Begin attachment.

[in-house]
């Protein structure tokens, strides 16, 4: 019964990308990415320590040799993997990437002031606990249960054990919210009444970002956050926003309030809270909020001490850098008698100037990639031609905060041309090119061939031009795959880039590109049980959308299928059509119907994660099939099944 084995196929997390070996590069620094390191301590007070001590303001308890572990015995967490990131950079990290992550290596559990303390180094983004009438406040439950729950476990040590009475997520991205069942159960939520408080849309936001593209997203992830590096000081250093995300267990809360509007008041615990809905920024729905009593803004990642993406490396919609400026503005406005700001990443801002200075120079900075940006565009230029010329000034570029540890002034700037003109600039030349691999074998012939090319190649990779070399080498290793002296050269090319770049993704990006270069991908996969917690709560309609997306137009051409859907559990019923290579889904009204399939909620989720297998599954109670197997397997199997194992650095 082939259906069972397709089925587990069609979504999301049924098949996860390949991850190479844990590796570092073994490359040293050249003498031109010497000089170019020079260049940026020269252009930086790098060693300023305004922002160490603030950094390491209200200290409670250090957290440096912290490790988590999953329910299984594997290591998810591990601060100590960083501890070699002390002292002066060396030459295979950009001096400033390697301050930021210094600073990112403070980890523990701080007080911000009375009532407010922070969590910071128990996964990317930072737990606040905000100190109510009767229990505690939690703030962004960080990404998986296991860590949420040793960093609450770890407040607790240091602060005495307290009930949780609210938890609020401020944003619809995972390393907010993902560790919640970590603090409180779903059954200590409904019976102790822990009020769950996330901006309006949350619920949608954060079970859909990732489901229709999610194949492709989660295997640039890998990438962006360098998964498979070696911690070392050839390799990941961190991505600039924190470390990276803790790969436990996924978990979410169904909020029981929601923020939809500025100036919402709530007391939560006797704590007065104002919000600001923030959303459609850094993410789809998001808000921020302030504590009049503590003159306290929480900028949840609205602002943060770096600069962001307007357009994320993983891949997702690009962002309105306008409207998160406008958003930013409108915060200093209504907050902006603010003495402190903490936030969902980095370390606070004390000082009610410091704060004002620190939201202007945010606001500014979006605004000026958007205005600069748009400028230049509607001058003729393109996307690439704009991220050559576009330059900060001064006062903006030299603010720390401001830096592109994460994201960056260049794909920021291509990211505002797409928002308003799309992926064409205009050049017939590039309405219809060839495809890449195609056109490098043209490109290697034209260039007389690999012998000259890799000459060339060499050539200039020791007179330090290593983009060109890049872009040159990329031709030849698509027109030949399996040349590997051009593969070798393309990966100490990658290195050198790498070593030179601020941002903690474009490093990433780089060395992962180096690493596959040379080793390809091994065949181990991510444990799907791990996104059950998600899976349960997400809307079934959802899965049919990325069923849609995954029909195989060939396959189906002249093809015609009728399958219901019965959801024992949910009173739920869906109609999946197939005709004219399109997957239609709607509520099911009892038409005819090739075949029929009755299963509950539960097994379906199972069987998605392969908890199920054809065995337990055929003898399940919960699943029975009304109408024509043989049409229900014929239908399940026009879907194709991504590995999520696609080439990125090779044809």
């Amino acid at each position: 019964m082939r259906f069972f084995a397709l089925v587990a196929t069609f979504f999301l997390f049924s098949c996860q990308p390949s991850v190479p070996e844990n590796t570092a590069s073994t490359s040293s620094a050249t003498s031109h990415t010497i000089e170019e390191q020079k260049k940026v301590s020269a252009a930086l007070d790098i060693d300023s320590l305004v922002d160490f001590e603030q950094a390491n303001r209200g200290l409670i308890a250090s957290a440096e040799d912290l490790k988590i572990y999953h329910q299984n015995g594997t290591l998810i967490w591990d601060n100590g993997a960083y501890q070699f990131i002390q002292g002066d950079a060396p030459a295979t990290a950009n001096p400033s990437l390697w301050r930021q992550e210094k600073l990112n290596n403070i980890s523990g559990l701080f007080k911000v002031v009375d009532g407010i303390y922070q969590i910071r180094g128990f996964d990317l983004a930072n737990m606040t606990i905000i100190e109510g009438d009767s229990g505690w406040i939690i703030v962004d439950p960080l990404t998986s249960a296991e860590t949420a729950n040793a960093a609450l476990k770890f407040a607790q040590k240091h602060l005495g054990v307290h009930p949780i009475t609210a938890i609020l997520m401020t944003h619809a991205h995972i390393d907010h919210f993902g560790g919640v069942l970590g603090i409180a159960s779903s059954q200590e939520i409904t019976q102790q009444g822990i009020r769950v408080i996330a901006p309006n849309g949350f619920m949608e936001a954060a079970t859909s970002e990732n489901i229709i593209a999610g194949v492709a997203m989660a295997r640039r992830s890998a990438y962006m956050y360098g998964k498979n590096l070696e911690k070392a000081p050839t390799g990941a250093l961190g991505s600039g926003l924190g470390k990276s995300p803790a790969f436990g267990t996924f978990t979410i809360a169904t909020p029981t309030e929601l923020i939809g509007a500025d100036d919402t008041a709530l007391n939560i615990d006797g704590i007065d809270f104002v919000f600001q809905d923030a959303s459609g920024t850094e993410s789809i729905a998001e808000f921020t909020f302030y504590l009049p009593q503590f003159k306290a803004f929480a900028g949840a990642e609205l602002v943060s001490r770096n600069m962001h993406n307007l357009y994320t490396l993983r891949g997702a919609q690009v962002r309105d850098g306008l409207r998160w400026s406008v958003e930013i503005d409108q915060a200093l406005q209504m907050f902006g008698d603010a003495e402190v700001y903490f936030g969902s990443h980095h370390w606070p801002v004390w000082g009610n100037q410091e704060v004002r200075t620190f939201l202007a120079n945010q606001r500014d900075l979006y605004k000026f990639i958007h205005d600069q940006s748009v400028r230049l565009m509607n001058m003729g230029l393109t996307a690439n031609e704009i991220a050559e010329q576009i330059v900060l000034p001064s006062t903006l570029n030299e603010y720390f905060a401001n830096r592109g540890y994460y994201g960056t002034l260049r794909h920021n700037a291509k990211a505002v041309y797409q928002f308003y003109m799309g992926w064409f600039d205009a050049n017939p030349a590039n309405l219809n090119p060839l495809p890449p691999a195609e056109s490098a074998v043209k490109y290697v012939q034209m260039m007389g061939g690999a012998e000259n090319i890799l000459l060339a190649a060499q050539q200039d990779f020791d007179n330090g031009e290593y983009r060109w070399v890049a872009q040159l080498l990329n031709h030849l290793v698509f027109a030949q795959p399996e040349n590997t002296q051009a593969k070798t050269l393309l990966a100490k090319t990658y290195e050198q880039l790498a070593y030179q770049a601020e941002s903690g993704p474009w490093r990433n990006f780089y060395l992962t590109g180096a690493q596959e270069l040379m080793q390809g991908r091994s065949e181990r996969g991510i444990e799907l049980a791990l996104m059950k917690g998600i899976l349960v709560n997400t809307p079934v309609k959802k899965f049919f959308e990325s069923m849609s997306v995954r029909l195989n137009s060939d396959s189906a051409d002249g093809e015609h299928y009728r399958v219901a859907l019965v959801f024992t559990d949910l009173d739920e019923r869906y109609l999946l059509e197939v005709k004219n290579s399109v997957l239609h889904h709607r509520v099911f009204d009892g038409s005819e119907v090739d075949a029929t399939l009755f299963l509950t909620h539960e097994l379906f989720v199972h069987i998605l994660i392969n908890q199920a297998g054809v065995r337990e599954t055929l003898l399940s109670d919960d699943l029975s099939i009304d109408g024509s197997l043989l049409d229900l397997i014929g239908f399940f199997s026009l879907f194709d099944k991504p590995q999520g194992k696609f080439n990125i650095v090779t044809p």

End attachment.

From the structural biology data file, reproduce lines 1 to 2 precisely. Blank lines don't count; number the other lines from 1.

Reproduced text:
[in-house]
């Protein structure tokens, strides 16, 4: 019964990308990415320590040799993997990437002031606990249960054990919210009444970002956050926003309030809270909020001490850098008698100037990639031609905060041309090119061939031009795959880039590109049980959308299928059509119907994660099939099944 084995196929997390070996590069620094390191301590007070001590303001308890572990015995967490990131950079990290992550290596559990303390180094983004009438406040439950729950476990040590009475997520991205069942159960939520408080849309936001593209997203992830590096000081250093995300267990809360509007008041615990809905920024729905009593803004990642993406490396919609400026503005406005700001990443801002200075120079900075940006565009230029010329000034570029540890002034700037003109600039030349691999074998012939090319190649990779070399080498290793002296050269090319770049993704990006270069991908996969917690709560309609997306137009051409859907559990019923290579889904009204399939909620989720297998599954109670197997397997199997194992650095 082939259906069972397709089925587990069609979504999301049924098949996860390949991850190479844990590796570092073994490359040293050249003498031109010497000089170019020079260049940026020269252009930086790098060693300023305004922002160490603030950094390491209200200290409670250090957290440096912290490790988590999953329910299984594997290591998810591990601060100590960083501890070699002390002292002066060396030459295979950009001096400033390697301050930021210094600073990112403070980890523990701080007080911000009375009532407010922070969590910071128990996964990317930072737990606040905000100190109510009767229990505690939690703030962004960080990404998986296991860590949420040793960093609450770890407040607790240091602060005495307290009930949780609210938890609020401020944003619809995972390393907010993902560790919640970590603090409180779903059954200590409904019976102790822990009020769950996330901006309006949350619920949608954060079970859909990732489901229709999610194949492709989660295997640039890998990438962006360098998964498979070696911690070392050839390799990941961190991505600039924190470390990276803790790969436990996924978990979410169904909020029981929601923020939809500025100036919402709530007391939560006797704590007065104002919000600001923030959303459609850094993410789809998001808000921020302030504590009049503590003159306290929480900028949840609205602002943060770096600069962001307007357009994320993983891949997702690009962002309105306008409207998160406008958003930013409108915060200093209504907050902006603010003495402190903490936030969902980095370390606070004390000082009610410091704060004002620190939201202007945010606001500014979006605004000026958007205005600069748009400028230049509607001058003729393109996307690439704009991220050559576009330059900060001064006062903006030299603010720390401001830096592109994460994201960056260049794909920021291509990211505002797409928002308003799309992926064409205009050049017939590039309405219809060839495809890449195609056109490098043209490109290697034209260039007389690999012998000259890799000459060339060499050539200039020791007179330090290593983009060109890049872009040159990329031709030849698509027109030949399996040349590997051009593969070798393309990966100490990658290195050198790498070593030179601020941002903690474009490093990433780089060395992962180096690493596959040379080793390809091994065949181990991510444990799907791990996104059950998600899976349960997400809307079934959802899965049919990325069923849609995954029909195989060939396959189906002249093809015609009728399958219901019965959801024992949910009173739920869906109609999946197939005709004219399109997957239609709607509520099911009892038409005819090739075949029929009755299963509950539960097994379906199972069987998605392969908890199920054809065995337990055929003898399940919960699943029975009304109408024509043989049409229900014929239908399940026009879907194709991504590995999520696609080439990125090779044809």